• Emily Kame Kngwarreye painting ‘Earth’s Creation I’. (Supplied/Cooee Art)Source: Supplied/Cooee Art
An International Aboriginal Art auction that was expected to break all-time sales records on Tuesday will now go ahead this evening after an allegedly ‘suspicious’ surge in traffic appeared to crash their website.
Claudianna Blanco

16 Nov 2017 - 3:19 PM  UPDATED 16 Nov 2017 - 4:05 PM

An international online auction, run by Cooee Art Marketplace and Fine Art Bourse (F.A.B.) had to be postponed after an alleged “unusually high surge of traffic from international viewers flocking to the site at 6pm sharp" overloaded the server.

The highly-anticipated auction of Aboriginal & Oceanic Works originally scheduled for Tuesday was expected to break Australian art records, as it featured celebrated artist Emily Kgwarreye’s coveted masterpiece, ‘Earth Creation I”, which has held the auction record for a female Australian artist for more than a decade.

The estimated sale price for this massive painting is $2-3 million. Other prized pieces for sale include works by renowned Aboriginal artists, such as Nyurrapaya Nampitjinpa (Mrs. Bennett), Clifford Possum Tjapaltjarri, Bill Whiskey, Tommy Watson, and Kimberley painters Rover Thomas, Queenie Mckenzie and Freddie Timms, among others. 

The auctioneers have appointed a cybersecurity company to work with the Federal Police on the matter, as the incident appears to have been a deliberate cyber attack.

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IT specialist and newly appointed Director of Fine Art Bourse Limited, William Ehmcke, told NITV News the servers received over 20,000 hits from unknown sources in the Ukraine, which resulted in a “denial of service”.   

Fine Art Bourse IT Project Manager Carl Welsby said the site experienced 170,000 server processes at once, at the exact time the auction was scheduled to start.  

This meant “the server had to put all these requests and users in a queue to process, causing the web page to stop loading,” Mr Welsby explained.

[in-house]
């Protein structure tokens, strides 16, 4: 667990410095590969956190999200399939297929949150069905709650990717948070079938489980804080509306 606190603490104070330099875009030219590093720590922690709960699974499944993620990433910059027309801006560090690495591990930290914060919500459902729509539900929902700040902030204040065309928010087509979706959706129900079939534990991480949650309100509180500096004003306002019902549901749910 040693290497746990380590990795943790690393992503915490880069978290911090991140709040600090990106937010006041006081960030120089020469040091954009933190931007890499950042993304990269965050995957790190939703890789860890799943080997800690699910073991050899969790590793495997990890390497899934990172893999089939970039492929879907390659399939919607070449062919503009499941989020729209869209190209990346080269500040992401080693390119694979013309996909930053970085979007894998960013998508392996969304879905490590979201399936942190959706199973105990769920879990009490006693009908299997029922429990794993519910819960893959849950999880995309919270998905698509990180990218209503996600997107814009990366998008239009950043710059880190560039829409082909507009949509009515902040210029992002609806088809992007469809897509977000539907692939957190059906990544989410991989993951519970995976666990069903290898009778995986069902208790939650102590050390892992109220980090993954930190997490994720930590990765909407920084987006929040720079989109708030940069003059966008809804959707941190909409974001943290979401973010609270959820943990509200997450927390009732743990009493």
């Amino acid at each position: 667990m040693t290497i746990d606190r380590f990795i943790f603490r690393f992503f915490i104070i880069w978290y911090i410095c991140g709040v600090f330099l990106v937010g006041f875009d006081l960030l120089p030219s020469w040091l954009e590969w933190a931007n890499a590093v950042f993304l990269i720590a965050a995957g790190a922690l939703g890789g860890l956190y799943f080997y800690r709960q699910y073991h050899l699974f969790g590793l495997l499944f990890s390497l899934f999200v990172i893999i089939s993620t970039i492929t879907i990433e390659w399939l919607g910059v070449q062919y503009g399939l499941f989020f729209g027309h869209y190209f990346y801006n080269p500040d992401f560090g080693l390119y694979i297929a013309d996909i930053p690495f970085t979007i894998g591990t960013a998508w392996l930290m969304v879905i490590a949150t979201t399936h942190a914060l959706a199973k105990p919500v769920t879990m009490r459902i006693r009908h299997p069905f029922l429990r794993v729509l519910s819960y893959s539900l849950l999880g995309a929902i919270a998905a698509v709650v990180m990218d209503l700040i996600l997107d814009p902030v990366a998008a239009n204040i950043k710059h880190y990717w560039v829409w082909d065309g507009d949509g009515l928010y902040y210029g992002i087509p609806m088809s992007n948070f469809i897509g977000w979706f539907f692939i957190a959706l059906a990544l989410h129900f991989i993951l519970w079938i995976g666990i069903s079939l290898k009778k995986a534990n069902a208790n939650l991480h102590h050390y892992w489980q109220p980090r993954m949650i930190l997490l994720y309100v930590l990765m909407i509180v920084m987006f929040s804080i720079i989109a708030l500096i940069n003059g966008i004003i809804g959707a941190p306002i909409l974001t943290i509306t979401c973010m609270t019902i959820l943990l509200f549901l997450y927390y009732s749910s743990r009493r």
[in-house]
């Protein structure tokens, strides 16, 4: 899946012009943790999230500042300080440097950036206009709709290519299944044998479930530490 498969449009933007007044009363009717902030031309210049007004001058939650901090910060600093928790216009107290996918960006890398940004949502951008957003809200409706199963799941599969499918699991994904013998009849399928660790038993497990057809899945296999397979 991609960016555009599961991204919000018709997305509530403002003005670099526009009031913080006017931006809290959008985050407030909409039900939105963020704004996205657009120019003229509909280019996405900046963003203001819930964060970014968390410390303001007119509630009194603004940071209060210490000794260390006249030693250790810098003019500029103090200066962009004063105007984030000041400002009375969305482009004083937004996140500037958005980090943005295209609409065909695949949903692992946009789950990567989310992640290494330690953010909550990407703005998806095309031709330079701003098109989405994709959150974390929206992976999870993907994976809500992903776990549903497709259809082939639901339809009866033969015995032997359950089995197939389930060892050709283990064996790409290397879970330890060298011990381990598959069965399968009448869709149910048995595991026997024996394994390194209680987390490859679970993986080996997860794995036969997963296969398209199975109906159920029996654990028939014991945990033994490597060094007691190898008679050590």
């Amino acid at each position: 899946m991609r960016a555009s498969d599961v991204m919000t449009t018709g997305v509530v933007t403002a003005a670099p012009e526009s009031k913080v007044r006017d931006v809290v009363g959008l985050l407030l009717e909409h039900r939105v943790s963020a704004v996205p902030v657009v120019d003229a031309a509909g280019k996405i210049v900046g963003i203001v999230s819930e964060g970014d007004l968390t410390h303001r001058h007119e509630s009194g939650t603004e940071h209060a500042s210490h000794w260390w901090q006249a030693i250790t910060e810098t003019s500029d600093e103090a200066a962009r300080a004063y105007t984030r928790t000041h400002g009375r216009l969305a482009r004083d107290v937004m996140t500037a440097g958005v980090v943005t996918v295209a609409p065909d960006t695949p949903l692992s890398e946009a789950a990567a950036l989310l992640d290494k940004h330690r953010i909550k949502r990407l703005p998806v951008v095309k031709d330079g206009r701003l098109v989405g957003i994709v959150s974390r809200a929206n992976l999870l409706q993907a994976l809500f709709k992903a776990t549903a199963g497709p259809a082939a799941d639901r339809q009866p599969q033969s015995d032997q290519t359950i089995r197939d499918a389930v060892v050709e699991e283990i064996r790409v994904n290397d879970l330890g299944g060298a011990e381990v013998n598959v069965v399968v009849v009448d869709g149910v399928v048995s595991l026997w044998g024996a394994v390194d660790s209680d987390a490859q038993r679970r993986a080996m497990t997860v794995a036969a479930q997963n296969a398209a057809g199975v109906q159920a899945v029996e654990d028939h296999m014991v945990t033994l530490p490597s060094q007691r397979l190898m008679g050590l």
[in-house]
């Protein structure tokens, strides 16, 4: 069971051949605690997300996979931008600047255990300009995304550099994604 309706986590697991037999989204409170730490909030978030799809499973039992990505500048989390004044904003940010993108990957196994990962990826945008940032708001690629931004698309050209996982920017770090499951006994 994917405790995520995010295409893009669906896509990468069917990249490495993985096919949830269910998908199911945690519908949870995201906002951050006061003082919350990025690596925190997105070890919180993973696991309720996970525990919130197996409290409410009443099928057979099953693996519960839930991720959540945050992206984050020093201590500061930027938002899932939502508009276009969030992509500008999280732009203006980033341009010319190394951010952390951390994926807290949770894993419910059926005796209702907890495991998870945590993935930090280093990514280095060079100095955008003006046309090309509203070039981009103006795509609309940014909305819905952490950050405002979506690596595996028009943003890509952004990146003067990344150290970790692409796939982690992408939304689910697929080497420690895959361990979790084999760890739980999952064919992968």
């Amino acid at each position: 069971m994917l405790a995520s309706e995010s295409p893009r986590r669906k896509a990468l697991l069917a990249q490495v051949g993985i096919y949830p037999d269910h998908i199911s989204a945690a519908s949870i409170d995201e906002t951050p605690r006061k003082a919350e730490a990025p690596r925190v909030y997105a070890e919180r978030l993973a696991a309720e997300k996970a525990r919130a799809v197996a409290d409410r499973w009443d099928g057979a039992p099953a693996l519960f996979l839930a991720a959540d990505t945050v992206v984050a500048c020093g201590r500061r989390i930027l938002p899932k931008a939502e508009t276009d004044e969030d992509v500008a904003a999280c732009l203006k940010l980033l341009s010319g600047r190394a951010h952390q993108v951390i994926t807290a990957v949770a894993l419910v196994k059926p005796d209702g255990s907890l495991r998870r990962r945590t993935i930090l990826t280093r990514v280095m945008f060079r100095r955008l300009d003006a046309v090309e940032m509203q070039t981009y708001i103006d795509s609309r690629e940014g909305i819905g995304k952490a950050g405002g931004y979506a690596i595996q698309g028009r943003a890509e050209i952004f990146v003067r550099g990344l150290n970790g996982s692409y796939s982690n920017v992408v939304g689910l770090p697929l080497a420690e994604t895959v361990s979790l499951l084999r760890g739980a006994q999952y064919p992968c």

“The result was that the auction platform was unable to manage legitimate requests to process transactions. The timing and the size of the attacks suggest a paid, deliberate and successful attack resulting in F.A.B.’s inability to proceed with the auction,” Mr Ehmcke said.

“There is also evidence that the auction platform database was hacked, just prior to the auction launch, to further disrupt the sale process.  All client data has now been removed from the F.A.B. database.”

The auction is the result of a partnership between Cooee Arts founder, Adrian Newstead, and Tim Goodman, a veteran Australian auctioneer, who was formerly the chairman of Sotheby’s Australia and before that, the head of “rival auction house Bonhams and Goodman”, as reported by the Art Collector magazine.

Mr Goodman left Sotheby’s Australia to launch Fine Art Bourse in 2015, but had to close the company due to financial difficulties. He relaunched F.A.B. 12 months later, this time as a fully online auction house model designed to “disrupt the traditional auction business model where buyers pay 25 per cent buyer’s premium, whereas at F.A.B the BP is 5 per cent”.

Mr Goodman told The Australian earlier this year “he wanted to challenge the dominance of traditional auction houses whose model was no longer sustainable”.

“I believe the time is right now to use all the advantages of digital technology to break down the costs of bricks and mortar, the thousands of staff that are ­involved in the traditional model and also the hundreds of tonnes of paper used for printing catalogues,” he said back in July.

Disruptor disrupted

Cybersecurity expert, Professor Greg Austin from the Australian Centre for Cybersecurity at UNSW Canberra, told NITV News that even though he can’t verify the allegations of an attack without accessing the data, the claims seem “highly credible”, as the “Ukraine is a major source of cyber criminality”, though attack origins can be spoofed or simulated.

“There are two separate angles relating to this story. One, perhaps one of the artworks in the auction is either an object of political interest, one of the registered bidders is a target, or someone wants to undermine a bid.”

He also explained that the second factor at play is that auction houses are often targeted by cybercriminals, “as some of the people bidding are very wealthy and accessing their financial details is lucrative for criminals”.

Prof Austin added that some auction houses don’t have high levels of security, which further lures cyber-attackers.  

When asked what he thought the motivations were behind the attack, F.A.B. Chairman Tim Goodman told NITV News: “Someone out there does not want us to succeed”.

He said there are also dealers and auctioneers of Australian Aboriginal Art who may feel threatened by the Cooee Art Marketplace and Fine Art Bourse partnership, but that this won’t dampen their determination.  

“This experience has strengthened our resolve and our determination to continue to disrupt the traditional auction model,” he said.

“Furthermore, we will endeavour to identify those responsible for this malicious act with the assistance of Australian and international law enforcement.”

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